FIG. 4B conceptually illustrates one example of the filtering process of FIG. 3. Initially, the master contact list 108 is shown including all contact entries that a user of the client station 100 has entered. (The illustration in FIG. 4B is only one example of how the master contact list 108 and application contact list 114 may appear on a display of the client station 100). The master contact list 108 may include any number of contact entries, and thus the master contact list 108 can become very large. After initiating an application, for example an email application, the master contact list 108 is filtered and the application contact list 114 is generated. As shown in FIG. 4B, using the designations within Table 2 above, the master contact list 108 is reduced to the application contact list 114, which only includes Bob and Chris because those are the only contact entries within the master contact list 108 that are associated with the email application, for example. Thus, if the user of the client station 100 wanted to email Chris, instead of scrolling through the many entries of the master contact list 108, the user only has to choose between two contact entries.

The application contact list 114 may be temporarily stored in the data storage 104 for presentation to the user. In this manner, each time the user initiates an application, the processor 102 will filter the master contact list 108 to generate the specific application contact list. Alternatively, application contact lists can be stored permanently in the data storage 104, such that, after the user initiates an application, the processor 102 will access the stored application contact list for the initiated application.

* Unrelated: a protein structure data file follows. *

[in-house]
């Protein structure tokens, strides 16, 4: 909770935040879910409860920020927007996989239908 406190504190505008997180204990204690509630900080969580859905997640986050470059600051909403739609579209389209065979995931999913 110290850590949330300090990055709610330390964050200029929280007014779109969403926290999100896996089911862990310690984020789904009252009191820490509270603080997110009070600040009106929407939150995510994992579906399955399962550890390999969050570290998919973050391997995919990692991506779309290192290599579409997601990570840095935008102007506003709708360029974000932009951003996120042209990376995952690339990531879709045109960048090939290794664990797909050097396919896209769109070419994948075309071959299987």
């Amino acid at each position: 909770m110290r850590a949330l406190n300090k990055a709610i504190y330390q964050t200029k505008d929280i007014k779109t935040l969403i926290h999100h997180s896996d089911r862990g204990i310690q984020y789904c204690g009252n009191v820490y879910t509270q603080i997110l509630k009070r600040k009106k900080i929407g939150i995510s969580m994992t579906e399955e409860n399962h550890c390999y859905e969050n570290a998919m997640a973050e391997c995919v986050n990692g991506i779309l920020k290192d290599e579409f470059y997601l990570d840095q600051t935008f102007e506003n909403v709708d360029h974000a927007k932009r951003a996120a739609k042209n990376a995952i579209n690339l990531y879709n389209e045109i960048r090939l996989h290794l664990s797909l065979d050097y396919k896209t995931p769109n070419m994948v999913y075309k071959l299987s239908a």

In addition to establishing application contact lists, the client station 100 also may monitor and maintain the application contact lists. The client station 100 may monitor the designation table 110 to determine if a given contact entry has not been used within a predetermined time period for the applications of which the given contact entry is a member. If a contact entry has not been used within the predetermined time period, the client station 100 may remove the given contact entry's membership from the applications within which the contact has not been used. To do so, the client station 100 may record when contact entries are used and for what application they are used. For example, if a contact entry is a PTT member, but the user of the client station 100 has not executed a PTT application using the contact entry during the previous month, then the processor 102 may modify the designation table 110 such that the contact entry is no longer marked as a PTT member.

As another example, the client station 100 may maintain the application list designations by prompting the user of the client station 100 to determine if given contacts are still members of a given application. Further, the client station 100 could automatically send a message to a network to determine if the contact (e.g., network user) is still a member of an application group based on the user's possible subscription to a network service, for example.

III. Method for Establishing an Application Contact List Using a Communication Network